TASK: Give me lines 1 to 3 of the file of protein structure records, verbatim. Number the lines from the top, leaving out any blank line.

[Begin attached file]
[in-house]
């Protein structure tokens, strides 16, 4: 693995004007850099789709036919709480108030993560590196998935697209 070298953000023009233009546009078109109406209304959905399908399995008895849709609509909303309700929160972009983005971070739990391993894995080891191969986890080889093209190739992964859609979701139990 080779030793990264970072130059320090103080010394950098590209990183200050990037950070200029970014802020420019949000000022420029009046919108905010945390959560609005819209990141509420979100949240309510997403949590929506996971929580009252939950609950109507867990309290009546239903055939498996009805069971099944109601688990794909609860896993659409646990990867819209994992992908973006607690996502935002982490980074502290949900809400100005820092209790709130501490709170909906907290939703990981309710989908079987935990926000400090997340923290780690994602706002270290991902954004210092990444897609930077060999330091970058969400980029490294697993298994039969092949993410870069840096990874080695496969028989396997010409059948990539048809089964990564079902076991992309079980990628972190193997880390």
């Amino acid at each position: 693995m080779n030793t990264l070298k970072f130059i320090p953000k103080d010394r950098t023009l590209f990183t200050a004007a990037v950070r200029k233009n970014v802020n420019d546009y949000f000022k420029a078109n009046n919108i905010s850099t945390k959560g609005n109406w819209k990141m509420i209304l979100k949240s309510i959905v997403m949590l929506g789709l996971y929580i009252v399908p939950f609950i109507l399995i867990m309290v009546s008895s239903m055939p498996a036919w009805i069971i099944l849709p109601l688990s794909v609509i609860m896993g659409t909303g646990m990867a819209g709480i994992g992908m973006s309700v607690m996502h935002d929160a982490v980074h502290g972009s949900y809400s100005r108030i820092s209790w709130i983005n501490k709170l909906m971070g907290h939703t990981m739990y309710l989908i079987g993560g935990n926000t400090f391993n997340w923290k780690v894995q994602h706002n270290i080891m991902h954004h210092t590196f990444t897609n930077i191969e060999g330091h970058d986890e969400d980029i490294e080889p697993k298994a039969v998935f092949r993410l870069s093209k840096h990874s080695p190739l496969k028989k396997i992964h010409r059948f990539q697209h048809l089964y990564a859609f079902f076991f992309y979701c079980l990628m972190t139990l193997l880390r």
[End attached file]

[in-house]
């Protein structure tokens, strides 16, 4: 693995004007850099789709036919709480108030993560590196998935697209 070298953000023009233009546009078109109406209304959905399908399995008895849709609509909303309700929160972009983005971070739990391993894995080891191969986890080889093209190739992964859609979701139990 080779030793990264970072130059320090103080010394950098590209990183200050990037950070200029970014802020420019949000000022420029009046919108905010945390959560609005819209990141509420979100949240309510997403949590929506996971929580009252939950609950109507867990309290009546239903055939498996009805069971099944109601688990794909609860896993659409646990990867819209994992992908973006607690996502935002982490980074502290949900809400100005820092209790709130501490709170909906907290939703990981309710989908079987935990926000400090997340923290780690994602706002270290991902954004210092990444897609930077060999330091970058969400980029490294697993298994039969092949993410870069840096990874080695496969028989396997010409059948990539048809089964990564079902076991992309079980990628972190193997880390």
């Amino acid at each position: 693995m080779n030793t990264l070298k970072f130059i320090p953000k103080d010394r950098t023009l590209f990183t200050a004007a990037v950070r200029k233009n970014v802020n420019d546009y949000f000022k420029a078109n009046n919108i905010s850099t945390k959560g609005n109406w819209k990141m509420i209304l979100k949240s309510i959905v997403m949590l929506g789709l996971y929580i009252v399908p939950f609950i109507l399995i867990m309290v009546s008895s239903m055939p498996a036919w009805i069971i099944l849709p109601l688990s794909v609509i609860m896993g659409t909303g646990m990867a819209g709480i994992g992908m973006s309700v607690m996502h935002d929160a982490v980074h502290g972009s949900y809400s100005r108030i820092s209790w709130i983005n501490k709170l909906m971070g907290h939703t990981m739990y309710l989908i079987g993560g935990n926000t400090f391993n997340w923290k780690v894995q994602h706002n270290i080891m991902h954004h210092t590196f990444t897609n930077i191969e060999g330091h970058d986890e969400d980029i490294e080889p697993k298994a039969v998935f092949r993410l870069s093209k840096h990874s080695p190739l496969k028989k396997i992964h010409r059948f990539q697209h048809l089964y990564a859609f079902f076991f992309y979701c079980l990628m972190t139990l193997l880390r």